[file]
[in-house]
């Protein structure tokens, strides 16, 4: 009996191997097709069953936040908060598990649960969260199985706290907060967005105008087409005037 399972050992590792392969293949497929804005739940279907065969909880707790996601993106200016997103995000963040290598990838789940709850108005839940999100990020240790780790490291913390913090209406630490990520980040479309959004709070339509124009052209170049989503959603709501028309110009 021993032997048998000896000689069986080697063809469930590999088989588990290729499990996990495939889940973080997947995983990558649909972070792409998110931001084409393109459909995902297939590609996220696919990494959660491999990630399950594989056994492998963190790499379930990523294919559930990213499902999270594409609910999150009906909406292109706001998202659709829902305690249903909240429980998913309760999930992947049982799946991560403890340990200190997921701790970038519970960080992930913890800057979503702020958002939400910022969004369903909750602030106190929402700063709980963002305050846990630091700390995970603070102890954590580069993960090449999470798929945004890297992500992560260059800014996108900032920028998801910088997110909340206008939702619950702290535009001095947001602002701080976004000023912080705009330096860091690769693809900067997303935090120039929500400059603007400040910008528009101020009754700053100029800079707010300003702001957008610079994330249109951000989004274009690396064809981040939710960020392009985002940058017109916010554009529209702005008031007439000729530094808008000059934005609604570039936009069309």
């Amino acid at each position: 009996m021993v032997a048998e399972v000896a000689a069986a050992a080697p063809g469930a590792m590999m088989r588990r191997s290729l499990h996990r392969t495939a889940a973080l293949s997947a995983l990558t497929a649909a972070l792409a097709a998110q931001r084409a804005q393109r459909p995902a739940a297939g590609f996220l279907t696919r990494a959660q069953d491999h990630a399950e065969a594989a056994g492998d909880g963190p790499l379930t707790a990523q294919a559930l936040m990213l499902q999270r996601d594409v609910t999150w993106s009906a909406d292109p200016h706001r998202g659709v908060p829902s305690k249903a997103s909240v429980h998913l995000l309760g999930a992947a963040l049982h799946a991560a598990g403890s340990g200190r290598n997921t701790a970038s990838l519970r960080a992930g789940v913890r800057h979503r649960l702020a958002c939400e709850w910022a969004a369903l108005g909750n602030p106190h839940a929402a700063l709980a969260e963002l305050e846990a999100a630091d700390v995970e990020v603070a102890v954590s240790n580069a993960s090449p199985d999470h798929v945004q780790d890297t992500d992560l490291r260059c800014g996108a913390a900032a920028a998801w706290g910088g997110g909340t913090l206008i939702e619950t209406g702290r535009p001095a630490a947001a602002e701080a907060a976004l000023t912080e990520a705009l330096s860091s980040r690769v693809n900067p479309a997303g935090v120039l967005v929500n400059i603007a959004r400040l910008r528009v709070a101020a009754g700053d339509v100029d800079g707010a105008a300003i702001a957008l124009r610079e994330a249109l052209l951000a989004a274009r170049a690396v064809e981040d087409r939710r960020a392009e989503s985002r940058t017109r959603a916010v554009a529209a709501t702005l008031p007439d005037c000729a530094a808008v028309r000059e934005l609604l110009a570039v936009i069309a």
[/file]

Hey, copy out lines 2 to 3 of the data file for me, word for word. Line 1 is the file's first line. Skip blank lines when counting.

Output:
């Protein structure tokens, strides 16, 4: 009996191997097709069953936040908060598990649960969260199985706290907060967005105008087409005037 399972050992590792392969293949497929804005739940279907065969909880707790996601993106200016997103995000963040290598990838789940709850108005839940999100990020240790780790490291913390913090209406630490990520980040479309959004709070339509124009052209170049989503959603709501028309110009 021993032997048998000896000689069986080697063809469930590999088989588990290729499990996990495939889940973080997947995983990558649909972070792409998110931001084409393109459909995902297939590609996220696919990494959660491999990630399950594989056994492998963190790499379930990523294919559930990213499902999270594409609910999150009906909406292109706001998202659709829902305690249903909240429980998913309760999930992947049982799946991560403890340990200190997921701790970038519970960080992930913890800057979503702020958002939400910022969004369903909750602030106190929402700063709980963002305050846990630091700390995970603070102890954590580069993960090449999470798929945004890297992500992560260059800014996108900032920028998801910088997110909340206008939702619950702290535009001095947001602002701080976004000023912080705009330096860091690769693809900067997303935090120039929500400059603007400040910008528009101020009754700053100029800079707010300003702001957008610079994330249109951000989004274009690396064809981040939710960020392009985002940058017109916010554009529209702005008031007439000729530094808008000059934005609604570039936009069309």
């Amino acid at each position: 009996m021993v032997a048998e399972v000896a000689a069986a050992a080697p063809g469930a590792m590999m088989r588990r191997s290729l499990h996990r392969t495939a889940a973080l293949s997947a995983l990558t497929a649909a972070l792409a097709a998110q931001r084409a804005q393109r459909p995902a739940a297939g590609f996220l279907t696919r990494a959660q069953d491999h990630a399950e065969a594989a056994g492998d909880g963190p790499l379930t707790a990523q294919a559930l936040m990213l499902q999270r996601d594409v609910t999150w993106s009906a909406d292109p200016h706001r998202g659709v908060p829902s305690k249903a997103s909240v429980h998913l995000l309760g999930a992947a963040l049982h799946a991560a598990g403890s340990g200190r290598n997921t701790a970038s990838l519970r960080a992930g789940v913890r800057h979503r649960l702020a958002c939400e709850w910022a969004a369903l108005g909750n602030p106190h839940a929402a700063l709980a969260e963002l305050e846990a999100a630091d700390v995970e990020v603070a102890v954590s240790n580069a993960s090449p199985d999470h798929v945004q780790d890297t992500d992560l490291r260059c800014g996108a913390a900032a920028a998801w706290g910088g997110g909340t913090l206008i939702e619950t209406g702290r535009p001095a630490a947001a602002e701080a907060a976004l000023t912080e990520a705009l330096s860091s980040r690769v693809n900067p479309a997303g935090v120039l967005v929500n400059i603007a959004r400040l910008r528009v709070a101020a009754g700053d339509v100029d800079g707010a105008a300003i702001a957008l124009r610079e994330a249109l052209l951000a989004a274009r170049a690396v064809e981040d087409r939710r960020a392009e989503s985002r940058t017109r959603a916010v554009a529209a709501t702005l008031p007439d005037c000729a530094a808008v028309r000059e934005l609604l110009a570039v936009i069309a």